“What is your Christian Name? Answer N or M” – Book of Common Prayers
First published in 1941, “N or M” was set in the contemporary backdrop of World War II and tells the story of espionage and invasion by Germany into Britain.
|Book Title||:||N or M|
|Publisher||:||William Morrow Paperbacks (April 17, 2012)|
|# of Pages||:||256|
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This is the third book featuring Tommy and Tuppence. In “The Secret Adversary” (1922) they were two young things just coming out of the World War I and seeking means to a decent life. They found love in each other and we met the happily married couple again in “Partners in Crime” (1929). They are middle aged now, and although according to them, they have still got it, they are considered unfit for regular war duties. The generation next is up and running things. Their own children are serving in armed forces and do not think that their parents should have anything to do with the war apart from filing papers and knitting sweaters.
But Mr. Carter does not agree with this. He is retired now but he advises his friend Captain Grant to employ Tommy and Tuppence in active espionage at Leahampton. Captain Grant arrives at the Beresfords’ place and offers an undercover job to Tommy with a condition that he can disclose no information even to Tuppence. The agency has reliable information that Germany has stationed two of its most capable spies at Leahampton to convert it into an invasion point when time came. Tommy accepts and arrives as a typical middle-aged Englishman Mr. Meadowes at ‘Sans Soucie’. He meets other inmates of the house including Mrs. Blenkensop, calmly knitting. She is a widow –after marrying twice- and has three boys, all employed in armed forces at strategic locations, and she also happens to be Tuppence. Tommy survives the shock and keeps his cover somehow.
Next morning he learns how Tuppence did some sleuthing on her own. She could not bear to be left out of the whole thing and as Tommy later puts it to Captain Grant, they are used to go into things together. And, so the chase begins. Tommy and Tuppence versus “N” and “M“. Yes, these are the code names of the fifth columnist spies – N is male, M is female. As Tommy and Tuppence one by one go through each inmate and try to eliminate suspects, it appears that instead of getting anywhere they are just getting more entangled into the net.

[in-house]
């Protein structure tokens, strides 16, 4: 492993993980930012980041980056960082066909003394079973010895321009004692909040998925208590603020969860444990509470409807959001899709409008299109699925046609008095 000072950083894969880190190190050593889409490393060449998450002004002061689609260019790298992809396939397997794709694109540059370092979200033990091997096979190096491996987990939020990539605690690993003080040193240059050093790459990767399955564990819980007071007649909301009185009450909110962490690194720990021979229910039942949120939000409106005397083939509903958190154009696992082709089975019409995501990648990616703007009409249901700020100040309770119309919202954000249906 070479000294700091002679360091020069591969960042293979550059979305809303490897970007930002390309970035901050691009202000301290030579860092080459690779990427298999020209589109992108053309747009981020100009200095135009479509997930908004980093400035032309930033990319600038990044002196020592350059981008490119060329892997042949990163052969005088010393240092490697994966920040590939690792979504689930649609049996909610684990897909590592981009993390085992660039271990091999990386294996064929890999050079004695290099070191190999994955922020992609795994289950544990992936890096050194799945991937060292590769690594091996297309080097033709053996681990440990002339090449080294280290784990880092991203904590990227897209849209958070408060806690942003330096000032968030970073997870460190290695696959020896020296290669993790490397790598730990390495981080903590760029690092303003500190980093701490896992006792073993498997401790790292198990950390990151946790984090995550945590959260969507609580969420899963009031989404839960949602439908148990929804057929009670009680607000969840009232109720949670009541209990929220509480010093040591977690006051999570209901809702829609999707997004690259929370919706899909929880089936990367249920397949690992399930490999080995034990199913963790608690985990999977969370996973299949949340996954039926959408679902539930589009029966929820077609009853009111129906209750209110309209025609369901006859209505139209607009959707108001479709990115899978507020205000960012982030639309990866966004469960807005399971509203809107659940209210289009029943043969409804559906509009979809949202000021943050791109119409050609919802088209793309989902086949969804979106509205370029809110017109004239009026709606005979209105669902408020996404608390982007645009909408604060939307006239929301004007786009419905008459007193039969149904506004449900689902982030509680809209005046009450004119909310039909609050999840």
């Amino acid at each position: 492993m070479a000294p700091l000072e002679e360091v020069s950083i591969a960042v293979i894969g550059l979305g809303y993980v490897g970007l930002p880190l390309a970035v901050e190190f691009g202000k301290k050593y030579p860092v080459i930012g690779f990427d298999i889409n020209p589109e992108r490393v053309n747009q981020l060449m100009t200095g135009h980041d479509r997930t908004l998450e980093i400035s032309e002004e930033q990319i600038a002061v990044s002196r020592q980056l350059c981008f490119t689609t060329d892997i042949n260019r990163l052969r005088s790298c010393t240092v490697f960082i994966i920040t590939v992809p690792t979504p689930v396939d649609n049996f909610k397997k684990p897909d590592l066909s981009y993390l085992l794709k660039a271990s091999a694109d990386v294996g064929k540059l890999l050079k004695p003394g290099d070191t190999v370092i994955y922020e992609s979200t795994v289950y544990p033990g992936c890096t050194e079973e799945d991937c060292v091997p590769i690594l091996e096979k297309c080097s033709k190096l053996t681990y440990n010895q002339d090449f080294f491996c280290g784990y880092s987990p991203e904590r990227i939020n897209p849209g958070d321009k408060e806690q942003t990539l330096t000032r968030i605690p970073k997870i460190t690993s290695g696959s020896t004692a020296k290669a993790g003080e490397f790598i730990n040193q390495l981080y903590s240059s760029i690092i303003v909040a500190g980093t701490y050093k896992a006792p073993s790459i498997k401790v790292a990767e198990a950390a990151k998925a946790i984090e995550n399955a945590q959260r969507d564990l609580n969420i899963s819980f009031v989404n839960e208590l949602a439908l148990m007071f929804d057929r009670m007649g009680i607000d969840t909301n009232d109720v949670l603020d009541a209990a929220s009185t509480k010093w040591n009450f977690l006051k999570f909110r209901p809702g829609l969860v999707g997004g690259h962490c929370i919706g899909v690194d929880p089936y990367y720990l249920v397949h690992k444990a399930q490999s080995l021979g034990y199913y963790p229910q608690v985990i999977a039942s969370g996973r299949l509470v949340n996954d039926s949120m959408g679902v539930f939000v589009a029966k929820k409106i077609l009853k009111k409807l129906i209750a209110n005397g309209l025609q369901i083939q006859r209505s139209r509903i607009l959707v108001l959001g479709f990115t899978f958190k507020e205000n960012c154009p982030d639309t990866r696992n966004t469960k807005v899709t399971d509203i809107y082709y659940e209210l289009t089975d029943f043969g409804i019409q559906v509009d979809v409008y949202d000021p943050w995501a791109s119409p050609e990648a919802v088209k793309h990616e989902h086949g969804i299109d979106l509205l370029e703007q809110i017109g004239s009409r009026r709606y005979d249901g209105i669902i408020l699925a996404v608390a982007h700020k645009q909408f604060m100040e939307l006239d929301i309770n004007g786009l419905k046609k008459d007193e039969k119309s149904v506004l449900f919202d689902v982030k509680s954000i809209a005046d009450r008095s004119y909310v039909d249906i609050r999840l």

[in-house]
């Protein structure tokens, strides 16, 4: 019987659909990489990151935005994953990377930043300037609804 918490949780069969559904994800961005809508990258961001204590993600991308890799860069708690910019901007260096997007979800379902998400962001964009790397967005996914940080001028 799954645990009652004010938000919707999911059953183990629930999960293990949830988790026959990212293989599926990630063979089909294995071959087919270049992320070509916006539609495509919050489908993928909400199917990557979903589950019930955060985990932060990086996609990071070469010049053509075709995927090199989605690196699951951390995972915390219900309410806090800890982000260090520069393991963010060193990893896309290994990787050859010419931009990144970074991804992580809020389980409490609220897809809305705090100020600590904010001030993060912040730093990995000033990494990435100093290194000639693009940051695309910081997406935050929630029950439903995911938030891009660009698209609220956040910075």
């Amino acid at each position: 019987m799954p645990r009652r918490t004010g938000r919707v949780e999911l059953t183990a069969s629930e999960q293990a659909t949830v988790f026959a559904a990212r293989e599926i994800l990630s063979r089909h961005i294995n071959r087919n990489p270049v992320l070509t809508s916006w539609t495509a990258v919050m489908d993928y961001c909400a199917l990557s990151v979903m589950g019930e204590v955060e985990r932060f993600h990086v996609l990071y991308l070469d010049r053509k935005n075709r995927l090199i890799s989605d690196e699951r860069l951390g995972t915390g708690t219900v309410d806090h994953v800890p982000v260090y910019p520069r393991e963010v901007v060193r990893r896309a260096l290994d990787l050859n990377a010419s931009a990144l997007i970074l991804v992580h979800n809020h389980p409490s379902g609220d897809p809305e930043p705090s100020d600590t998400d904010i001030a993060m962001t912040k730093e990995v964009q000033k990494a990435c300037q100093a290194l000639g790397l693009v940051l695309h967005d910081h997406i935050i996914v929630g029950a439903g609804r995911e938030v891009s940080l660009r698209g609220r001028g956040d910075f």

The haughty and bitter landlady Mrs. Perenna, her rebellious daughter Sheila, a monster of a woman Mrs. O’Rourke, retired Major Bletchley, a young German refugee Mr. Von Deinim, an elderly couple Mr. And Mrs. Cayley, Mrs Minton, young Mrs. Sprot and her infant daughter Betty – they all appear to act suspiciously at one point of time or another. Not to mention Commander Haydock – A neighbour who keeps boasting about how he discovered a german spy centre in the house where he livs and drove them away. Matters become more confusing as a foreigner lady is seen sneaking around Sans Soucie and finally abducts little Betty. Instead of calling the police in, they chase her and in the heat of the moment Mrs. Sprot shoots her. She is however considered not guilty as she was just trying to save her little girl.
A lucky trip (literally) finally makes everything click in Tommy’s brain. But, the villains realise this and capture him. A young man shows up claiming to be Tuppence’s daughter Deborah’s friend and manages to lure her away on a suicidal mission. So, ?Tommy and Tuppence are separated and both are in mortal danger.
Although they knew what they were getting into when they accepted the job, did they foresee this failure?
Will their luck hold up as usual? Or is it the lat adventure for them and a huge misfortune for their country?